Yasser  Hefny

As athletes, we are always trying to improve. We look at what we can control and how we can refine or adjust to give ourselves the maximum chance of success. 

We must drive this. We cannot sit back and wait for others to overtake us.

At the International Modern Pentathlon Union (UIPM) 2022 Congress on 12 November, the member nations did exactly that as they voted to take control of our sport’s future.

After a long and consultative process of determining the best 5th discipline for modern pentathlon, 83 per cent of the member nations voted in favour of obstacle. 

This was a historic moment for our sport.

The UIPM will now propose for inclusion in the Los Angeles 2028 Olympic Games a new modern pentathlon which honours our sport's incredible history while offering exciting opportunities for our athletes and a new generation of fans.

The inclusion of obstacle in modern pentathlon will bring so much to our sport.

It will open the sport to new nations across the five continents, expanding the representation of athletes at our events. 

It will also diversify our medal tables. With obstacle now in the mix, the picture changes for all the nations who have exceled in laser run or biathle/triathle but have found horse riding a barrier to success.

Many test events were conducted before obstacle was adopted by UIPM ©UIPM
Many test events were conducted before obstacle was adopted by UIPM ©UIPM

In the years to come, the number of competition organisers will increase dramatically as more and more nations are able to fulfil the requirements needed to host this new-look modern pentathlon. And this will also help to increase participation.

Besides growing the number of participants in modern pentathlon, obstacle can increase young people’s participation in sport generally. 

I have memories as a kid of creating obstacle courses. It is an activity which comes naturally to all young people and is enjoyed in homes, playgrounds and parks around the world. Parents see the benefit. 

And by formalising what is already so widely practised, obstacle can become a foundation for sport and physical activity in young kids, in the same way as athletics, gymnastics and swimming.

Obstacle provides an opportunity for modern pentathlon to tap into entertainment and mass participation markets.  

It opens so many doors and gives us endless possibilities. For example, in the future I would love to see a week-long youth festival of modern pentathlon with mixed combinations of disciplines, something that works for laser run specialists and obstacle specialists and brings everyone together.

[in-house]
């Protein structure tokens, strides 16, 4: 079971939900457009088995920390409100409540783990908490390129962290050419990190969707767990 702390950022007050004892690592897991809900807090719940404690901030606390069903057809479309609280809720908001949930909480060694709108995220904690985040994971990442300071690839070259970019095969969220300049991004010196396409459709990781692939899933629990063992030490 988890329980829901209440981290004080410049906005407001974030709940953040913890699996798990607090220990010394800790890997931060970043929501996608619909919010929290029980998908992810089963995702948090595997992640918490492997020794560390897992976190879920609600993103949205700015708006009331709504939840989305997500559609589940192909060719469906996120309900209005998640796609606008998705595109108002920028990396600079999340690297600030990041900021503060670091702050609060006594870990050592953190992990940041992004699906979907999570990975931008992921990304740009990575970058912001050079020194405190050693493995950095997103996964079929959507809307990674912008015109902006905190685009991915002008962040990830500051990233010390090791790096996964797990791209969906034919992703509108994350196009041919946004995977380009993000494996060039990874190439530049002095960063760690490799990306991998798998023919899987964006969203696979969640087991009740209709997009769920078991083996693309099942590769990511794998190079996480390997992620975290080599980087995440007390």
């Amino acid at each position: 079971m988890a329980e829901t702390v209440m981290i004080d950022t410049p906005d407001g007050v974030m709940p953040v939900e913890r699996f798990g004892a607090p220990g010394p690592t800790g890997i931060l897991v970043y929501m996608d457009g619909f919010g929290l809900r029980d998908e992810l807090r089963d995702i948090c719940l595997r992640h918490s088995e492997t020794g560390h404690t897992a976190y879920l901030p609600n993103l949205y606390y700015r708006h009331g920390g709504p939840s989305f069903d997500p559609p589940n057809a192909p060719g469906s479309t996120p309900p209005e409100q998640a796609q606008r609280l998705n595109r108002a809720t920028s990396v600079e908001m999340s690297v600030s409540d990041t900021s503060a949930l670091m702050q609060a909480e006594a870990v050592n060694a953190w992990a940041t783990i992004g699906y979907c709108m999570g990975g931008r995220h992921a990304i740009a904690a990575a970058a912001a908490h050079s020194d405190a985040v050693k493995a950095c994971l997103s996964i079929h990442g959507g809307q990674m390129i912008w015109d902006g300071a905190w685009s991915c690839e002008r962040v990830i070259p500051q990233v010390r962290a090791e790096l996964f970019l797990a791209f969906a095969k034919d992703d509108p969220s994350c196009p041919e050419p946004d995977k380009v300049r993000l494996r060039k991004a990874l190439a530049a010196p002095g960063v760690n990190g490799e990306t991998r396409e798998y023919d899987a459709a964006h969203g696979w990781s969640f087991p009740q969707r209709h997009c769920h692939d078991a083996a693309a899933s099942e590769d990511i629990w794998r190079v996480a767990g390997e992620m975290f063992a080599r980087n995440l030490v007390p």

The most important thing for the future of modern pentathlon is not just to survive but to transform into one of the leading sports in the Olympic Games. 

To do that we have to be a driver not a passenger of change.

We all know the numbers who watch Ninja Warrior and other obstacle races worldwide. 

We know how popular it is. More than 1 billion people watch obstacle broadcasts and more than 160 countries televise Ninja Warrior or the original SASUKE

This is our opportunity to tap into bigger markets and newer markets outside of the traditional modern pentathlon strongholds. 

It is our opportunity to engage athletes from all these nations who otherwise would not be a part of our sport.

The online UIPM Congress last month featured a key vote on the sport's fifth discipline ©UIPM
The online UIPM Congress last month featured a key vote on the sport's fifth discipline ©UIPM

I know that change is not easy.

As chair of the UIPM Athletes Committee, it is my responsibility to listen to our athletes and represent the views of the majority.

I have heard how difficult it has been for many of my fellow athletes to come to terms with the changes which have been made, especially the replacement of riding with obstacle.

I empathise with them and I applaud those who are currently training for Paris 2024 for sticking to their task while continuing to adapt.

But the more I hear from all those athletes who support the change, the more I see the young athletes who will be given opportunities that those of my generation never had the chance to experience. 

The more I learn about the potential of obstacle to transform our sport, the more I am convinced it is the right decision.

With the changes that have been made and that have been approved by the UIPM Congress, modern pentathlon is no longer a passenger. 

It is the driver; driving forward change which will benefit athletes for generations to come.